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Posts tagged: Spokane River

First phase of Kendall Yards Centennial Trail work starts Monday

The anticipated start of construction of the new Kendall Yards segment of the Centennial Trail started today, according to the Kendall Yards Facebook page.

This is part of the Greenstone company's commitment to make the mixed-use near-downtown development a fully integrated part of the riverbank on the north side of the Spokane River.

Phase one of the work goes from under the Monroe Street Bridge to the Osprey Nest Plaza, just west of Central Food.

The embedded video here was shot with Jim Frank, head of Greenstone.

Spa Paradiso looks to open the end of April, taking new digs in Kendall Yard

Valentine's Day related business item. Spa Paradiso, last seen in the basement of the downtown Spokane Davenport Hotel, plans on reopening in a new location in Kendall Yards the end of April.

The full-service spa and salon has been closed since fall 2012. It originally hoped to open in a new commercial building in the Kendall Yards development on Dec. 1. Project managers however didn't finish the building that early.

The spa will take half of the 13,000-square foot two-story building due east of the Cedar Plaza building, which houses Central Food. The other tenant in the new building is The Inlander newspaper.

The building will be the second commercial building at Kendall Yards, a Greenstone multiuse development west of the Monroe Street Bridge and north of the river.

Co-owner Larry Schoonover said he'll start booking appointments in early April. The company will have around 35 employees.

They will lease about half of a 13,000-square-foot, two-story building due west of the new Cedar Plaza Building. A second unidentified tenant will take the other half of the space.

The new commercial building is part of the 78-acre Kendall Yards development, a project of Greenstone Corp. So far more than 140 residential units have been sold or are under construction

Inside McKinstry’s building: a video tour of the 1907 electric train repair depot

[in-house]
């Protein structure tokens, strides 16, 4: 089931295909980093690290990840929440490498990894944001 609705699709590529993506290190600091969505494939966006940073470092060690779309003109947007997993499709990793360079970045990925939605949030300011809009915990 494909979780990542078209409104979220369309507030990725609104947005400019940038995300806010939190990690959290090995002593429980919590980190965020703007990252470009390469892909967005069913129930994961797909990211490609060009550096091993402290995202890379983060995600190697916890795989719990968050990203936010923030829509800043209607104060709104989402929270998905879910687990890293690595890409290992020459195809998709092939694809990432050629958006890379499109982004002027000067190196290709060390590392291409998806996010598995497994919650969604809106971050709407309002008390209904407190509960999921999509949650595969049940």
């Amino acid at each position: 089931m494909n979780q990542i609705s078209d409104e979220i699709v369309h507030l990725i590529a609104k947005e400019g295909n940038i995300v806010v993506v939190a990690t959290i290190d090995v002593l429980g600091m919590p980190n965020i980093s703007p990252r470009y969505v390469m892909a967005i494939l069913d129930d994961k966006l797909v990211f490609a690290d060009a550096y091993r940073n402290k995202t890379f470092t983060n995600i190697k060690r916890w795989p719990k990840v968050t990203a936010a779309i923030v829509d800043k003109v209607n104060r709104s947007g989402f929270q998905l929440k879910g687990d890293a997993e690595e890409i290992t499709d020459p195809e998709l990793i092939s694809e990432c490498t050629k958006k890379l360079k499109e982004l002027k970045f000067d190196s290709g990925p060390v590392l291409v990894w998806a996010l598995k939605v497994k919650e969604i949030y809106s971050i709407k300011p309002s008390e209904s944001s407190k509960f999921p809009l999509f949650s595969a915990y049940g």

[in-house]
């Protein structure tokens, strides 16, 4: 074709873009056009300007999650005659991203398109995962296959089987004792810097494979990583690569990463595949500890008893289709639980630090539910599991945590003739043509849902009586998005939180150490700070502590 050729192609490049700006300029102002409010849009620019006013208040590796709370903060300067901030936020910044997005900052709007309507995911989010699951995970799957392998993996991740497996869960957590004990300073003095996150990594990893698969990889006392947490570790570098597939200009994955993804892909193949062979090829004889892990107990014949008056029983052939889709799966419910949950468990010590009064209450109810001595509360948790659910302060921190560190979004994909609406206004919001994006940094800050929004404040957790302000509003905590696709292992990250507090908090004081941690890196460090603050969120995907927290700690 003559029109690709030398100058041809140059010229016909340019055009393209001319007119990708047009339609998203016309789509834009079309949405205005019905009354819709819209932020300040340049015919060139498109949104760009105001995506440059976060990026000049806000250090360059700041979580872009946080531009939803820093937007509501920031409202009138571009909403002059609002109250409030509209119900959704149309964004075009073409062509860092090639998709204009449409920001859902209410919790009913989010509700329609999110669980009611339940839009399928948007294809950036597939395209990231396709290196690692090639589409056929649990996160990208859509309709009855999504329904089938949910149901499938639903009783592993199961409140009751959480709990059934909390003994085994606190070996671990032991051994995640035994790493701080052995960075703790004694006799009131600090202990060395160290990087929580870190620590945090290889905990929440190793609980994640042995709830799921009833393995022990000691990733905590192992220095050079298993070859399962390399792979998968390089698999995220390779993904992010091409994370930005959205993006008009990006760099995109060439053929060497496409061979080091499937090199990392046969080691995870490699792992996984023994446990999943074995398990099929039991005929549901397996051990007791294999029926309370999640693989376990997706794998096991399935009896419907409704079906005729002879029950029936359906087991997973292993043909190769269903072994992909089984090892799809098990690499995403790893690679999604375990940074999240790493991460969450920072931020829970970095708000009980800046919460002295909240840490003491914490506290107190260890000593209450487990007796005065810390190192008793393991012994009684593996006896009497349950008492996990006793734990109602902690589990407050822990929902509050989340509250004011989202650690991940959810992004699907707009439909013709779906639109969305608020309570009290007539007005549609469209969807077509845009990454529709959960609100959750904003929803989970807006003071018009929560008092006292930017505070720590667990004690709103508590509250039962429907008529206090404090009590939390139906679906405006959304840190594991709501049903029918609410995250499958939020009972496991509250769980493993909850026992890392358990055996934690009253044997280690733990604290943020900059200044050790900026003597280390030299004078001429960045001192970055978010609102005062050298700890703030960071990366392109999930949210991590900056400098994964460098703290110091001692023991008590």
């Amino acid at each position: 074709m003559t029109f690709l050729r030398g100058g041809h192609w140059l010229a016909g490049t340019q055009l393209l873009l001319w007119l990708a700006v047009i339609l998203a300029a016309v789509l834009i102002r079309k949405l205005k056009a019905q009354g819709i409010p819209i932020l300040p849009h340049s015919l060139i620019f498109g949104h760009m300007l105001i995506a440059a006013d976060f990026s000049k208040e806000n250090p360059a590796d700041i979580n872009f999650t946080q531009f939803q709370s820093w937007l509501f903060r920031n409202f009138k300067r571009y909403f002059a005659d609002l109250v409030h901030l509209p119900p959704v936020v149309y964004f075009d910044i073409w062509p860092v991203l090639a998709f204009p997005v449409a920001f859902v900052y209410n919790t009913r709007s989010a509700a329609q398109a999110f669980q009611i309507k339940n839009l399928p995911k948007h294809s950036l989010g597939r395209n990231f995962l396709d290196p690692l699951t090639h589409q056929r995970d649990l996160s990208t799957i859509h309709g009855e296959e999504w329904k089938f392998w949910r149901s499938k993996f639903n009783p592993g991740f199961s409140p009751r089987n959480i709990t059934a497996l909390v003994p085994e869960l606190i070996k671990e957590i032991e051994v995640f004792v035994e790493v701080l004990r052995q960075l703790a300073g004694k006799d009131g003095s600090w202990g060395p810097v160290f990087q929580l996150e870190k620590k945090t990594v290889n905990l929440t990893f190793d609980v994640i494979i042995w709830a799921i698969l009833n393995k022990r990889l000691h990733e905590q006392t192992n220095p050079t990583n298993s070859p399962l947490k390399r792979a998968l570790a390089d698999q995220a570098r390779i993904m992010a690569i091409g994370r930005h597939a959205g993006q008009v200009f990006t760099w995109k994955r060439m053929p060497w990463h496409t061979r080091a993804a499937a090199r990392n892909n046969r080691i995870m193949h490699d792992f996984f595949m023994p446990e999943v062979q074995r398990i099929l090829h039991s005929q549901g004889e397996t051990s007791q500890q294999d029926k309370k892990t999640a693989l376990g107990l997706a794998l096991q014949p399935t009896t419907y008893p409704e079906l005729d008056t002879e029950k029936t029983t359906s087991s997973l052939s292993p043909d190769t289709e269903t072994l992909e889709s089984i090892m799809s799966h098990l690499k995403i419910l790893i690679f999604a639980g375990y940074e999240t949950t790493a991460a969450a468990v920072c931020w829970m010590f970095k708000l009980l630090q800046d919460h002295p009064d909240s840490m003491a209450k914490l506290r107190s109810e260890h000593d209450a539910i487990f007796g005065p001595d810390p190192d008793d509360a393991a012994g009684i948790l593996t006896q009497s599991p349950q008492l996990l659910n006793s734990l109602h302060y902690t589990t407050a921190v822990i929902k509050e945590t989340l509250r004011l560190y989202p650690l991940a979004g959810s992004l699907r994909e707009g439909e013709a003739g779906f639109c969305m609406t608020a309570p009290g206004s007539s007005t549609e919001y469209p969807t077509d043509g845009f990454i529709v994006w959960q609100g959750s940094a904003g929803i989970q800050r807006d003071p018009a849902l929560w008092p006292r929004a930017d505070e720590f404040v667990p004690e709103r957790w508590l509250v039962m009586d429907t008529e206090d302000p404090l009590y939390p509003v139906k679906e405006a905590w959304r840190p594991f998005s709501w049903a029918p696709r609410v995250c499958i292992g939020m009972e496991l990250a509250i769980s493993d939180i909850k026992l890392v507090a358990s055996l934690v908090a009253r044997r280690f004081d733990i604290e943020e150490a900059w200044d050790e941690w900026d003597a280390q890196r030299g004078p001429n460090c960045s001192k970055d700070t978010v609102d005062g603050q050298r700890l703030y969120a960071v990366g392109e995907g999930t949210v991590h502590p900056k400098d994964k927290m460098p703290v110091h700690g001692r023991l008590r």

In addition to the story we ran this week, plus a great slideshow by SR photographer Jesse Tinsley, we produced a quick two-minute video tour of the renovated McKinstry building along the Spokane River.

Colin Mulvany provided additional production tweaking to this video.

McKinstry renovates downtown historic railroad repair building

This is the first third of our SR business story running tomorrow at Spokesman.com.

Along with it will be a photo slideshow by Jesse Tinsley (whose shot is featured here), and a video. The print version will appear in Friday's daily editions of The Spokesman-Review.

Several years ago, Dean Allen was driving around Spokane, in search of a site for a company office. He spotted an aging brick building along the banks of the Spokane River just east of downtown, and he decided it had potential.

Allen, the CEO of Seattle-based McKinstry, now says that large building, built in 1907 and originally used as a railroad repair depot, was the best possible choice. It brought together about 90 workers inside a historic building that Allen hopes will become a gathering spot for other creative, innovative companies and startups.

McKinstry, which designs, builds and manages other companies’ properties, has several offices across the Western United States. The firm has operated in Spokane for about 10 years.

But for Allen and others, McKinstry's restored Spokane building is the plum and perfect example of the company’s core values of innovation and historic preservation. The company didn't take the cheap route; they invested more than $20 million in the project.

Inside the Great Northern Building restoration (hats off to McKinstry)

Lost in the hubbub about Apple and Trader Joe's coming to town is the bigger news that the McKinstry company, a high-end facilities management and design-build firm, bought and is renovating the historic Great Northern Building, on the east edge of downtown Spokane.

In the past few days we got a chance to get a view of what's happening inside and outside the building. The building is on the national historic register; it was originally the repair depot for the first electric railway system that operated between downtown and Liberty Lake and points east.

This cell-phone photo shows “car barn 2” inside the Great Northern Building, which sits between the Habitat building on Trent and the Spokane River. The view is toward the south and toward the Spokane River.

The original wood ceilings and brick walls have been cleaned up and are used as key features in the building plan.

The McKinstry offices will be on the left side of the barn. Some other spaces will be available to lease to commercial tenants.

A permit pulled by McKinstry estimates the cost of restoring the building will approach $10 million.

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John Stucke John Stucke is a deputy city editor who helps build local news coverage and writes about health care, bankruptcy and rural affairs.

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